Ruminate Magazine and its blog, The Waking, are about “cheering on life, faith and art.” They provide a “contemplative and imaginative space” to slow down, “for people feeling overwhelmed by life’s frantic pace.” The piece they accepted is highly personal, and it is the first submission of  mine through Submittable that earned acceptance. When I found out, I was ecstatic – I’M A WRITER! I’M A WRITER! – and then, predictably, freaked out, because this essay exposes even more of my flaw-filled self than I have exposed to you here. But I started writing again because I was determined not to be ruled by fear anymore, even if living up to that is often a battle. When Mike died, I decided I would try to really live – both as a way to honor his courage and because his brave path showed me how fragile, ethereal and brief life can be. It would be crazy to carry on as usual, mired in routine, without being “awake,” to use Ruminate’s word, to the beauty of the world and the people all around me, and even in myself, with my talents and my many flaws, and to be grateful for them, and to find joy in life, even with, or despite, its brokenness.

So On November 14, I’ll be breathing deeply and staying as calm as possible until (and after) the piece appears, and I’ll share the link, and we’ll see where I go from there.

I have other good new to share but I’m waiting for the other shoe to drop on that one so until I’m really, really sure it is tied up in a bow I can’t tell you now, but I’ll tell you as soon as I can.  Don’t mean to be a tease – I’m anxious about it, but I didn’t see a reason to wait on this announcement about progress in my fledgling writing “career.”

Until then, I remain,

Your grateful, humbled, anxious but breathing deeply,

Ridiculouswoman

Photo from Pixabay but I lost the link to the (not required, but I like to give credit where credit is due) attribution – will post if I can find it again.

The Family Table

The food itself wasn’t the point.

The library-dining room has been initiated by two brothers and a sister-in-law. There is finally a table where one should have been all these years.  For twenty years, there was nothing in the middle of the room. Just a rug. Chairs in the corners – a glider by the window, armchair by the bookcase, rocker in front.  I’ve tiled over the old linoleum that was on the top of the drawers and under the shelves in the built-in bookcase so we can use it as a sideboard. The peel-and-stick metal tile reminds me of a chessboard, in memory of Mike. IMG_20191023_174851963~2.jpgThere’s a new light fixture, replacing the hideous 1970’s wicker circle thing that I hated so much I didn’t care when I smeared ceiling paint all over it.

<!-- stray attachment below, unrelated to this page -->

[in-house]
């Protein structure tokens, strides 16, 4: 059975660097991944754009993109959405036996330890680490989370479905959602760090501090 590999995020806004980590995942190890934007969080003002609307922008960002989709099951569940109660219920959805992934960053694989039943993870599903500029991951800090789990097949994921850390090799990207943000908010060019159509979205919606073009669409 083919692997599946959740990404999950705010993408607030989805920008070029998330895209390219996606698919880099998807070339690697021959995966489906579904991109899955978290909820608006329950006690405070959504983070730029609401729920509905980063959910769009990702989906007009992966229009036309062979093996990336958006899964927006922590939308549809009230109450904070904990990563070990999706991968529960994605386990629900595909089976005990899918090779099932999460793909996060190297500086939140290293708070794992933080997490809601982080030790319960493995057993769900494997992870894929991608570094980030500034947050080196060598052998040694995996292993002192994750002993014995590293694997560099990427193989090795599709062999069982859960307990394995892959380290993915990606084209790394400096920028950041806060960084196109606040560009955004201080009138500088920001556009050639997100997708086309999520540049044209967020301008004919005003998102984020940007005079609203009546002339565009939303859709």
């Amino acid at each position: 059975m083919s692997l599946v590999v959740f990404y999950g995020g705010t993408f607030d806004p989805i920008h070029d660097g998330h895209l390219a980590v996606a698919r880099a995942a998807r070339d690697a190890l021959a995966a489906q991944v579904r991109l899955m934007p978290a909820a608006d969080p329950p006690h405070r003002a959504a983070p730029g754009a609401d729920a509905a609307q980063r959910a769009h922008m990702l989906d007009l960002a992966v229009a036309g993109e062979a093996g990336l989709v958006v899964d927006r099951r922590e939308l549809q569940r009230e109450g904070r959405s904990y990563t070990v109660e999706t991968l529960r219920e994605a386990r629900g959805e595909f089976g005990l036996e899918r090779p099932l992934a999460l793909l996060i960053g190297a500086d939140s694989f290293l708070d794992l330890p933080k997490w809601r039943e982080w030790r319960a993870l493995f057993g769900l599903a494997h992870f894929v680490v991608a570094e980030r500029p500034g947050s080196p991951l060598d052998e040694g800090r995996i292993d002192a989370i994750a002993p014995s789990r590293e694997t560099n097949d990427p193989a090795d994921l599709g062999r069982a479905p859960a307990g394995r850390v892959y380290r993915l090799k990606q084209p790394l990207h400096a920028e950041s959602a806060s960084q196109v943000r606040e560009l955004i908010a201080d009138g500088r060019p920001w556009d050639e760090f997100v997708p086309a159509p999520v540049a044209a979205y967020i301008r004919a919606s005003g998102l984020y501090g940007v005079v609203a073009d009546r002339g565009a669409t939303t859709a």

I stayed up until 2 a.m. Tuesday morning painting the backs of the doors in the front hall, to finish it before the brothers arrived.IMG_20191023_180149358.jpg I love how it turned out, even though I should probably touch up the smeary places and the parts of the professionally painted trim I marred with smears of grey.  But it’s done and that makes me happy.

I had a lot less time to cook than I thought I’d have. The soup turned out more like squash puree.  IMG_20191022_141943840~2.jpgI forgot to add the curry to the onions while they sauteed, and I scorched them a little while I was peeling apples.  I added apple juice to the soup and threw in some brown sugar to deal with a bitter taste probably caused by the scorched onions. My brothers deflected my apologies, but did say the soup was a little sweet. The chicken soup was scummier than usual. Maybe because I used a yellow onion instead of a white one? Or I boiled it too long before skimming it?